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Oregon Gov. John Kitzhaber Resigns


Former Oregon Gov. John Kitzhaber and First Lady Cylvia Hayes on-stage at the Tower Theatre in Bend.

Former Oregon Gov. John Kitzhaber and First Lady Cylvia Hayes on-stage at the Tower Theatre in Bend.

David Nogueras

Gov. John Kitzhaber will step down as Oregon’s governor and will be replaced by Secretary of State Kate Brown.

That announcement was made Friday in a statement by Kitzhaber. The resignation would take effect at 10 a.m. Wednesday, Feb. 18.

“I apologize to all those people who gave of their faith, time, energy and resources to elect me to a fourth term last year,” said Kitzhaber.

Kitzhaber blamed the media for driving him to resignation.

“It is deeply troubling to me to realize that we have come to a place in the history of this great state of ours where a person can be charged, tried, convicted and sentenced by the media with no due process and no independent verification of the allegations involved,” he said.

He described himself as a “liability to the very institutions and policies to which I have dedicated my career.”

 

Brown will serve as interim governor until 2016, when voters will elect their next leader.

Kitzhaber’s resignation comes after a number of allegations that he and First Lady Cylvia Hayes used government resources to promote business dealings of Hayes’ private consulting firm, 3E Strategies.

Public records released last week showed that Hayes and Kitzhaber had state employees implement policies that benefited the first lady’s consulting work.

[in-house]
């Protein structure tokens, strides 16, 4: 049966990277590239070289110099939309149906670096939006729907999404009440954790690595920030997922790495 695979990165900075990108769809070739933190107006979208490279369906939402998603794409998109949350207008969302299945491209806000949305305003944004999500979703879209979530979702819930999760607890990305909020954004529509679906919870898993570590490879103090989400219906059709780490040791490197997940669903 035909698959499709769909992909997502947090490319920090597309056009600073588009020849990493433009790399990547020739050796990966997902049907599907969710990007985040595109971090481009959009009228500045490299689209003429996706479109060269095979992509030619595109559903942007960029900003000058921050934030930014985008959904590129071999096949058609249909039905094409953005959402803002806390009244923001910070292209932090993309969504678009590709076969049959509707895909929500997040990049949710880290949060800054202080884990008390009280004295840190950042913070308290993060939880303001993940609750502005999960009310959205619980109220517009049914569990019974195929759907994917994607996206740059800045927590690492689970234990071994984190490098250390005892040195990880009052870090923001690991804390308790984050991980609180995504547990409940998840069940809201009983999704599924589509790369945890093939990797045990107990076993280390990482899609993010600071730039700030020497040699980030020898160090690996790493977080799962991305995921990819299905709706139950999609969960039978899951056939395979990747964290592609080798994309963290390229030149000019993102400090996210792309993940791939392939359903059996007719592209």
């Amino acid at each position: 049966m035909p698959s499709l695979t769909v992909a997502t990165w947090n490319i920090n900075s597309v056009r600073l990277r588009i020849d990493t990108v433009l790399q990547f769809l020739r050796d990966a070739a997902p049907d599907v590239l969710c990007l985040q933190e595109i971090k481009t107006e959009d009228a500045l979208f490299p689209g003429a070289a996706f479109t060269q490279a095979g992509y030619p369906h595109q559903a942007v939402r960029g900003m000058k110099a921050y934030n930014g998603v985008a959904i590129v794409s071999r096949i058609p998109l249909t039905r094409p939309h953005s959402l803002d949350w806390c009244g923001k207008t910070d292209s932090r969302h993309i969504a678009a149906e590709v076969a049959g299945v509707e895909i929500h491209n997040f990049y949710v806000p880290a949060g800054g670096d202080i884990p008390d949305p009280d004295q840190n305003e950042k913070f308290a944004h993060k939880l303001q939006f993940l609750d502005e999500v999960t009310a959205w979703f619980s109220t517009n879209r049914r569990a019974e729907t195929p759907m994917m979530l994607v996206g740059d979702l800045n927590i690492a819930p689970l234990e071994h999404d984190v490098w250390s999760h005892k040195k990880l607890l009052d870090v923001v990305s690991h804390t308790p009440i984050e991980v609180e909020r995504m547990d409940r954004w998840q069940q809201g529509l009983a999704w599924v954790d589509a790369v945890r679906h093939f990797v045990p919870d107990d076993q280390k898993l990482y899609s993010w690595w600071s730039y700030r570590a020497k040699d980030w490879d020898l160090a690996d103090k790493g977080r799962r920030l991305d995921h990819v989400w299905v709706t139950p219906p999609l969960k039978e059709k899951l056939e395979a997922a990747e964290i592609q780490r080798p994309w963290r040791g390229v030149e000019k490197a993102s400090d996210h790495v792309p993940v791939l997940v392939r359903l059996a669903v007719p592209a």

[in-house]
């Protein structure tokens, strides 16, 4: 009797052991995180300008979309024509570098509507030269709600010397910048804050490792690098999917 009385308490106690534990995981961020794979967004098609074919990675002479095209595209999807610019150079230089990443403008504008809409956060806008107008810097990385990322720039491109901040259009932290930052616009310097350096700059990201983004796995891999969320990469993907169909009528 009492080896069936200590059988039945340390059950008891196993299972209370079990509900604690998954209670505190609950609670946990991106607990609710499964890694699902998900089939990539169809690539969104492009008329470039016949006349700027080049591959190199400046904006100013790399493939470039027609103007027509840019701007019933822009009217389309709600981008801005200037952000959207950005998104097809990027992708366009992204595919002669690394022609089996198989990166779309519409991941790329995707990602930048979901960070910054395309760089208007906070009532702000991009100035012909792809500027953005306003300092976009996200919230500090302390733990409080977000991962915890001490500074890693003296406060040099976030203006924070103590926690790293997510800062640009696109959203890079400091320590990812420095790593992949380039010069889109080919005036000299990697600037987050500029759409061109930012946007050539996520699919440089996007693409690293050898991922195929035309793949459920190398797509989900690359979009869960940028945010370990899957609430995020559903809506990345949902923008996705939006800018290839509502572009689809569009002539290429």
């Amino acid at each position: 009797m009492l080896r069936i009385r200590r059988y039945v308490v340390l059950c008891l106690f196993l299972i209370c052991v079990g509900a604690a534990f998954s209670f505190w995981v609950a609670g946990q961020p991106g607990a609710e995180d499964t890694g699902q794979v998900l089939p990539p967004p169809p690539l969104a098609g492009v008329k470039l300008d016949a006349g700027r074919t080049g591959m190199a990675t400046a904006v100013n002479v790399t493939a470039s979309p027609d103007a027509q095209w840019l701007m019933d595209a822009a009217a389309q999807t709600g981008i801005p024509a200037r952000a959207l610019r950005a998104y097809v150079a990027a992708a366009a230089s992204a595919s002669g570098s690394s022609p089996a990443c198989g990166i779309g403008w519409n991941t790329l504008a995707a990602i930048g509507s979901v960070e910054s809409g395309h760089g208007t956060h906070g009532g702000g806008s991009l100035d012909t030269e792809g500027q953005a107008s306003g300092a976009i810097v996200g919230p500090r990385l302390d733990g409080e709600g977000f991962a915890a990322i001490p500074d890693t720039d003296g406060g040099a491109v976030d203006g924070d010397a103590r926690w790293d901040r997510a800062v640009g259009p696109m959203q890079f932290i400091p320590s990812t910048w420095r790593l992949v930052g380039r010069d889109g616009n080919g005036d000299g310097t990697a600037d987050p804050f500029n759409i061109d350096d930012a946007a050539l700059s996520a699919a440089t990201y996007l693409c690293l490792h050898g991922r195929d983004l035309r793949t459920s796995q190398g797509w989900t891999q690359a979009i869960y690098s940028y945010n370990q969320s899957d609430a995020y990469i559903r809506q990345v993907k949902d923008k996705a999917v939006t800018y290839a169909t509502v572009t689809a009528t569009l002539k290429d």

In his resignation statement, Kitzhaber maintained that he would eventually be cleared of the charges.

“I am confident that I have not broken any laws,” he said. “I am equally confident that once [the Oregon Government Ethics Commission and attorney general investigations] have been concluded Oregonians will see that I have never put anything before my love for and commitment to Oregon.”

Brown left a secretaries of state conference in Washington, D.C. to return to Oregon Wednesday afternoon, causing rumors that Kitzhaber planned to leave office.

By Wednesday afternoon, Kitzhaber squashed those rumors and said he had no plans to resign

But Brown hit back Thursday, saying she was specifically called back to Oregon by the governor. She described it as a “bizarre and unprecedented situation.”

“I got on a plane yesterday morning and arrived at 3:40 in the afternoon. I was escorted directly into a meeting with the Governor,” Brown said. “He asked me why I came back early from Washington, D.C., which I found strange.”

“The Governor told me he was not resigning, after which, he began a discussion about transition,” she said.

Democratic leaders began to call for Kitzhaber’s resignation Thursday.

Earlier in the week, Oregon Attorney General Ellen Rosenblum said she had opened a criminal investigation into Kitzhaber and Hayes. The Oregon Government Ethics Commission was also considering an investigation, but that would have to wait until Rosenblum’s case is finished.

Prior to Kitzhaber’s resignation, he said he had nothing to hide and welcomed Rosenblum’s investigation.

“I deeply regret that this situation has become a distraction from the important work of our state and look forward to your review and its conclusions,” Kitzhaber wrote.

Brown was elected as the secretary of state in 2008. Before that, she spent 17 years as a state legislator. She was appointed to the state House of Representatives in 1991 and was elected to the Oregon Senate in 1996. In 2004, she became the first woman to serve as Senate majority leader in Oregon.
 
When Brown was first elected secretary of state, LGBT news outlets identified her as the first openly bisexual person to hold a statewide office.

In addition to her political career, Brown practiced family and juvenile law for two decades. She received her J.D. from Lewis and Clark Law School in 1985 and an undergraduate degree from University of Colorado Boulder in 1981.

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